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Reflections on Rick Santorum Withdrawing From the Race

(Photo by Flickr/CC user Maasive)

I was asked this afternoon by the “On Faith” page of The Washington Post to write (quickly) about Rick Santorum’s sudden decision to terminate his candidacy.

My remarks are here and if you think you’ve heard Berlinerblau sing that song before then you have because I have been bellowing this same chorus for five years: Divisive religious rhetoric does not work in presidential campaigns.

Why the Cains and Perrys and Bachmanns and Gingrichs and Santorums of the nation don’t listen to Professor B., I don’t know. But should any Republican candidate seek my services as a Faith and Values consultant–and I want to stress for my readership (and potential clientele) that I am not aligned with any one party–this is what I would tell them:

Most Americans have no problem hearing about your religious views. In fact, many are respectfully curious about such matters. But insofar as “most Americans” are a gloriously diverse lot who represent every shade on the theological spectrum, faith-based messaging must be conducted with extreme discretion and caution.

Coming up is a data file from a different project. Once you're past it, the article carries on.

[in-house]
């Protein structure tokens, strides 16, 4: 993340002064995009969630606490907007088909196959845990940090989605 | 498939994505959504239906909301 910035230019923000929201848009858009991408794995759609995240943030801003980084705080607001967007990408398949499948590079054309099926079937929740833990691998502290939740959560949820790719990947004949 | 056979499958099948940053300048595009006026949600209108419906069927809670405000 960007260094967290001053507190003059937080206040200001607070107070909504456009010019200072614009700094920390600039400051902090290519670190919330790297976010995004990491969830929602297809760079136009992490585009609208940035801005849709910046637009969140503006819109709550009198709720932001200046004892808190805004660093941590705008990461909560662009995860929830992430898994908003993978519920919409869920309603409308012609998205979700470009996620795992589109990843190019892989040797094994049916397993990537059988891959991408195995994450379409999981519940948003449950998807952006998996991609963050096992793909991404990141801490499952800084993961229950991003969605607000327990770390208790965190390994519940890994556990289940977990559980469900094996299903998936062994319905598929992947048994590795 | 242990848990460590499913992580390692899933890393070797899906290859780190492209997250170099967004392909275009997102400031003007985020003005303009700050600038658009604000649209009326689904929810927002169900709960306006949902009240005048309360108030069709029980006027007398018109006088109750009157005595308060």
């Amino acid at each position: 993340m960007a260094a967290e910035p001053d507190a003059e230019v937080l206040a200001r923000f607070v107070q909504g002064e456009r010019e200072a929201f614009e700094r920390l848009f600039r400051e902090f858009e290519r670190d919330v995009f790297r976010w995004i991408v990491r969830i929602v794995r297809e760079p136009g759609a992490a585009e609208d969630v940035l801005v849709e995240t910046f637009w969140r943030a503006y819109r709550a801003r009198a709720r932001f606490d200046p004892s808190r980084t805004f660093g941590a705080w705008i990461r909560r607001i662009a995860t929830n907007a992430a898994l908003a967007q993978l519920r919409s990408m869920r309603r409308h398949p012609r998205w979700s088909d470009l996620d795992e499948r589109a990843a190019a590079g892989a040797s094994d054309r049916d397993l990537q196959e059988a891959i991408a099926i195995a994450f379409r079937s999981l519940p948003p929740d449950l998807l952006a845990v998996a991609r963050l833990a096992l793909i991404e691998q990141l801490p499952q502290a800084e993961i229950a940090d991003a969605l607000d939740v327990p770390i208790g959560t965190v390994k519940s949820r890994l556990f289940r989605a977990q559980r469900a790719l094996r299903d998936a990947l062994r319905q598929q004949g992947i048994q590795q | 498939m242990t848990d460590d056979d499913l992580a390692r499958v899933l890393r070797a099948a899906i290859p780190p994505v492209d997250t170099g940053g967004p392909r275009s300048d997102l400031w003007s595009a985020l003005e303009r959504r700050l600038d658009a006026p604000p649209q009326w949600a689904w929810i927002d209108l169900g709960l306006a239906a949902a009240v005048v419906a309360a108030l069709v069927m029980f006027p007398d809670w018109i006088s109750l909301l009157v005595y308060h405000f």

Most Americans resent sanctimony in a candidate. They prefer humility.

Most Americans deplore candidates who exude a God-is-with-me vibe. They favor a God-is-with-us approach.

Most Americans are made highly uncomfortable by attacks on other groups (i.e., gays, liberals, women, religious progressives) that are couched in terms of faith. They don’t mind substantive critique but, please, keep the Almighty out of it.

Most Americans don’t want a candidate’s every invocation of God, to be the prelude to the heretication or anathematization of others. Politically speaking, anyhow, they believe that we are all God’s children.

Most Americans don’t mind a little presidential God Talk. But they want it to be positive, affirming, ecumenical, unsectarian.

Rick Santorum obeyed none of these protocols. In this regard, he was joined by the entire over-the-top GOP 2012 presidential slate save Ron Paul and, interestingly, the two Mormon candidates, Jon Huntsman and Mitt Romney.

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